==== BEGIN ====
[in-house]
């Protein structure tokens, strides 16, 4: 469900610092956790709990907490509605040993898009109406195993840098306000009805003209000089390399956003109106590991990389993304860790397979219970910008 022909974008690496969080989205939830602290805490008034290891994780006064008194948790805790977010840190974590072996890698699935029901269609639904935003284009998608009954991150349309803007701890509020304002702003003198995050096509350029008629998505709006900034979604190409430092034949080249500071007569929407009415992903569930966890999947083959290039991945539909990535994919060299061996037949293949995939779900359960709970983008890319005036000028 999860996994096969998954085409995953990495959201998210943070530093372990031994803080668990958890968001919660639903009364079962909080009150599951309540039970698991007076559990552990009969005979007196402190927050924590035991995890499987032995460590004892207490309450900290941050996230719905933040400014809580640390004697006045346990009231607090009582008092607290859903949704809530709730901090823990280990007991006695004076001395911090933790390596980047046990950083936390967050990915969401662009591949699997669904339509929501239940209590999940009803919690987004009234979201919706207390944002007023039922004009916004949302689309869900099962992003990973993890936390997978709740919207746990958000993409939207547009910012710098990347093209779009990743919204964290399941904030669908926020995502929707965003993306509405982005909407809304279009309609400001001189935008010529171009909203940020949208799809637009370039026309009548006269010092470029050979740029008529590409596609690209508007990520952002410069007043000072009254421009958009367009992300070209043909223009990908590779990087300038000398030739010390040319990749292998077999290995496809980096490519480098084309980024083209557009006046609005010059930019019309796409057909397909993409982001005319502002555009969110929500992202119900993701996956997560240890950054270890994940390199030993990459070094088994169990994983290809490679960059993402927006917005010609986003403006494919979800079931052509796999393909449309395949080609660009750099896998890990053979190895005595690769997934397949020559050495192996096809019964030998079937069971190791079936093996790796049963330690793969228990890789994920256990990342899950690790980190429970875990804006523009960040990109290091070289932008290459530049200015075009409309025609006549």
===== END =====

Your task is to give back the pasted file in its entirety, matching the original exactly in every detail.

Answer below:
[in-house]
């Protein structure tokens, strides 16, 4: 469900610092956790709990907490509605040993898009109406195993840098306000009805003209000089390399956003109106590991990389993304860790397979219970910008 022909974008690496969080989205939830602290805490008034290891994780006064008194948790805790977010840190974590072996890698699935029901269609639904935003284009998608009954991150349309803007701890509020304002702003003198995050096509350029008629998505709006900034979604190409430092034949080249500071007569929407009415992903569930966890999947083959290039991945539909990535994919060299061996037949293949995939779900359960709970983008890319005036000028 999860996994096969998954085409995953990495959201998210943070530093372990031994803080668990958890968001919660639903009364079962909080009150599951309540039970698991007076559990552990009969005979007196402190927050924590035991995890499987032995460590004892207490309450900290941050996230719905933040400014809580640390004697006045346990009231607090009582008092607290859903949704809530709730901090823990280990007991006695004076001395911090933790390596980047046990950083936390967050990915969401662009591949699997669904339509929501239940209590999940009803919690987004009234979201919706207390944002007023039922004009916004949302689309869900099962992003990973993890936390997978709740919207746990958000993409939207547009910012710098990347093209779009990743919204964290399941904030669908926020995502929707965003993306509405982005909407809304279009309609400001001189935008010529171009909203940020949208799809637009370039026309009548006269010092470029050979740029008529590409596609690209508007990520952002410069007043000072009254421009958009367009992300070209043909223009990908590779990087300038000398030739010390040319990749292998077999290995496809980096490519480098084309980024083209557009006046609005010059930019019309796409057909397909993409982001005319502002555009969110929500992202119900993701996956997560240890950054270890994940390199030993990459070094088994169990994983290809490679960059993402927006917005010609986003403006494919979800079931052509796999393909449309395949080609660009750099896998890990053979190895005595690769997934397949020559050495192996096809019964030998079937069971190791079936093996790796049963330690793969228990890789994920256990990342899950690790980190429970875990804006523009960040990109290091070289932008290459530049200015075009409309025609006549």